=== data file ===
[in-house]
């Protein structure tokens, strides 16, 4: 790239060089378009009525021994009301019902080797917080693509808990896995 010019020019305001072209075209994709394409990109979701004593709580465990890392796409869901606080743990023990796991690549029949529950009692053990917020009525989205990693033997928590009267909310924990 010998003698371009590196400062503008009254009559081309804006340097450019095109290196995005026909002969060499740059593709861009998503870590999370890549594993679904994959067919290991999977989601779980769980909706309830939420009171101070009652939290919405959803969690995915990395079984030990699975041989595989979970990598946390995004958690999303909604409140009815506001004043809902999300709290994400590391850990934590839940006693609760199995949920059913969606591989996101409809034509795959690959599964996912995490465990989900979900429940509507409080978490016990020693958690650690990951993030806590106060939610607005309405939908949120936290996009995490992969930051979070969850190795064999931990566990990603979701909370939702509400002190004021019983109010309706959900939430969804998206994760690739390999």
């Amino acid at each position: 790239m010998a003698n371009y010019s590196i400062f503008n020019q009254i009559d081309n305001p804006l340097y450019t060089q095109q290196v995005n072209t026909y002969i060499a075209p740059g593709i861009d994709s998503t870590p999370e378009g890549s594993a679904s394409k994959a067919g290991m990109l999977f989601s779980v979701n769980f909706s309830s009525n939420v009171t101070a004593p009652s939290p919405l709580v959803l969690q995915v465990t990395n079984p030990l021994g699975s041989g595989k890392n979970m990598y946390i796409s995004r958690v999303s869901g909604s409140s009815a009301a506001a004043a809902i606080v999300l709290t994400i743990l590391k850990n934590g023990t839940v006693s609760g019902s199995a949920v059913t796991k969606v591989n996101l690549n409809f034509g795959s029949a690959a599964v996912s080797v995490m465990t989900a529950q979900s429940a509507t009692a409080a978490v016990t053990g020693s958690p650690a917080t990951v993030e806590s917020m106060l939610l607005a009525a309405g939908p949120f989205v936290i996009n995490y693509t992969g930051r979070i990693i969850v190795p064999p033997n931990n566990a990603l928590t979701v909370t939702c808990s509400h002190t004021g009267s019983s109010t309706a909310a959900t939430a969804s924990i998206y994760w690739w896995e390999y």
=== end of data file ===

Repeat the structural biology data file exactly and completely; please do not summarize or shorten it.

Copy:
[in-house]
């Protein structure tokens, strides 16, 4: 790239060089378009009525021994009301019902080797917080693509808990896995 010019020019305001072209075209994709394409990109979701004593709580465990890392796409869901606080743990023990796991690549029949529950009692053990917020009525989205990693033997928590009267909310924990 010998003698371009590196400062503008009254009559081309804006340097450019095109290196995005026909002969060499740059593709861009998503870590999370890549594993679904994959067919290991999977989601779980769980909706309830939420009171101070009652939290919405959803969690995915990395079984030990699975041989595989979970990598946390995004958690999303909604409140009815506001004043809902999300709290994400590391850990934590839940006693609760199995949920059913969606591989996101409809034509795959690959599964996912995490465990989900979900429940509507409080978490016990020693958690650690990951993030806590106060939610607005309405939908949120936290996009995490992969930051979070969850190795064999931990566990990603979701909370939702509400002190004021019983109010309706959900939430969804998206994760690739390999």
């Amino acid at each position: 790239m010998a003698n371009y010019s590196i400062f503008n020019q009254i009559d081309n305001p804006l340097y450019t060089q095109q290196v995005n072209t026909y002969i060499a075209p740059g593709i861009d994709s998503t870590p999370e378009g890549s594993a679904s394409k994959a067919g290991m990109l999977f989601s779980v979701n769980f909706s309830s009525n939420v009171t101070a004593p009652s939290p919405l709580v959803l969690q995915v465990t990395n079984p030990l021994g699975s041989g595989k890392n979970m990598y946390i796409s995004r958690v999303s869901g909604s409140s009815a009301a506001a004043a809902i606080v999300l709290t994400i743990l590391k850990n934590g023990t839940v006693s609760g019902s199995a949920v059913t796991k969606v591989n996101l690549n409809f034509g795959s029949a690959a599964v996912s080797v995490m465990t989900a529950q979900s429940a509507t009692a409080a978490v016990t053990g020693s958690p650690a917080t990951v993030e806590s917020m106060l939610l607005a009525a309405g939908p949120f989205v936290i996009n995490y693509t992969g930051r979070i990693i969850v190795p064999p033997n931990n566990a990603l928590t979701v909370t939702c808990s509400h002190t004021g009267s019983s109010t309706a909310a959900t939430a969804s924990i998206y994760w690739w896995e390999y």